Drivers face constant hazards as cars, lorries, motorbikes, bicycles and pedestrians compete for the same road space. Here are a few things to bear in mind:
- Speeding is the main cause of urban road accidents
- Driving too close to the car in front is the second most common cause. If you crash, it's usually deemed to be your fault, so remember to keep at least two seconds apart from the vehicle in front at all times. And don't jump into the "safe'" space another car has left.
- Drive very slowly new schools and keep your eyes open. Children often run across roads without looking. Parents must not park on marked areas outside schools.
- When turning into a road, look out for pedestrians crossing.
- When approaching pedestrian crossings:, look for people both on the crossing and near it. A quarter of all road accidents occur within 25 metres of a pedestrian crossing.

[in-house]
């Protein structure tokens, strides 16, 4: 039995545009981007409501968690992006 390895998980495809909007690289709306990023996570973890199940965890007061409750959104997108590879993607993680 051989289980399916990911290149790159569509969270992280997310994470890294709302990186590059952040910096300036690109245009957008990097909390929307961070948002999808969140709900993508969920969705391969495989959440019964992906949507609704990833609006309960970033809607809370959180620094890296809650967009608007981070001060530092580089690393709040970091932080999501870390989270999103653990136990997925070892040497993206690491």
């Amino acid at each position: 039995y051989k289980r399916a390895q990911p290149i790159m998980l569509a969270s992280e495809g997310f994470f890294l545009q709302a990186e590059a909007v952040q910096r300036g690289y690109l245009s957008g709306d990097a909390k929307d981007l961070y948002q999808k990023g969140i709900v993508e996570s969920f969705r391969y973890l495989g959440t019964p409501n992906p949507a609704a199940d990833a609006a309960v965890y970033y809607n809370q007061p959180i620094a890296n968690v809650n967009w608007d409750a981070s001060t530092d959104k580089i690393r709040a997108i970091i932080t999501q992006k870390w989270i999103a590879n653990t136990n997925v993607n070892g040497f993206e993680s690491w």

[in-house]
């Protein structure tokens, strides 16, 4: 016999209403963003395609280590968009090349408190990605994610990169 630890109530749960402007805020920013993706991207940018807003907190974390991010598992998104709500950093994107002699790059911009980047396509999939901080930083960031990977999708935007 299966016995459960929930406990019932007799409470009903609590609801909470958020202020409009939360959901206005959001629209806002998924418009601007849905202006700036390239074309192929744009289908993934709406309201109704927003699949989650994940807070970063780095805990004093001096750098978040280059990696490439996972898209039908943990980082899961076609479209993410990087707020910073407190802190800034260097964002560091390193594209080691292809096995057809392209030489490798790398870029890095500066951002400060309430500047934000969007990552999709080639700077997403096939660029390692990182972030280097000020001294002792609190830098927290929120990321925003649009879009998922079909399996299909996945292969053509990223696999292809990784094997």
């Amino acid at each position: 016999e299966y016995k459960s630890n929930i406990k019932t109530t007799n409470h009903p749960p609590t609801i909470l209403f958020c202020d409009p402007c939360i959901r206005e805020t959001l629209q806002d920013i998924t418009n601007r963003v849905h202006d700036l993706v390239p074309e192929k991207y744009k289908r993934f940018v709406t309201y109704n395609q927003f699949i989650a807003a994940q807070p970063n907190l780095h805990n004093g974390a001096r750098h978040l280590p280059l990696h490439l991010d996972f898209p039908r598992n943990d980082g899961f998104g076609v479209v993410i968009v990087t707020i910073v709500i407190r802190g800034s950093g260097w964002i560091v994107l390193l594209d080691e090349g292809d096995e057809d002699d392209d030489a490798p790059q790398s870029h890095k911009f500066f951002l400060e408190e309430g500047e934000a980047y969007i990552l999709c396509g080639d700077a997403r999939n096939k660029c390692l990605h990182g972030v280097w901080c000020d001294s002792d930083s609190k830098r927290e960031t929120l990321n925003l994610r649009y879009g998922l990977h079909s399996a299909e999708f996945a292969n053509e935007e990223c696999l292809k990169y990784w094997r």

- Parking near or opposite a junction is not only dangerous but it's also against the law. You could be charged with obstruction.
- When parking on a road at night, your car must be facing in the direction of the traffic.
- Watch out for motorcyclists and cyclists. They are much more vulnerable than car drivers, so make room for them. They do not contribute to traffic jams, so if you can, let them pass.
Give cyclists plenty of space when overtaking, and leave room on the nearside for them to pass at junctions. In busy cities, motorcyclists legitimately use the "lanes" between stationary car queues, so don't straddle lanes or turn (especially to the right) without signalling well in advance and checking in your side mirror. (adapted for South African conditions from http://www.BBC.co.uk)
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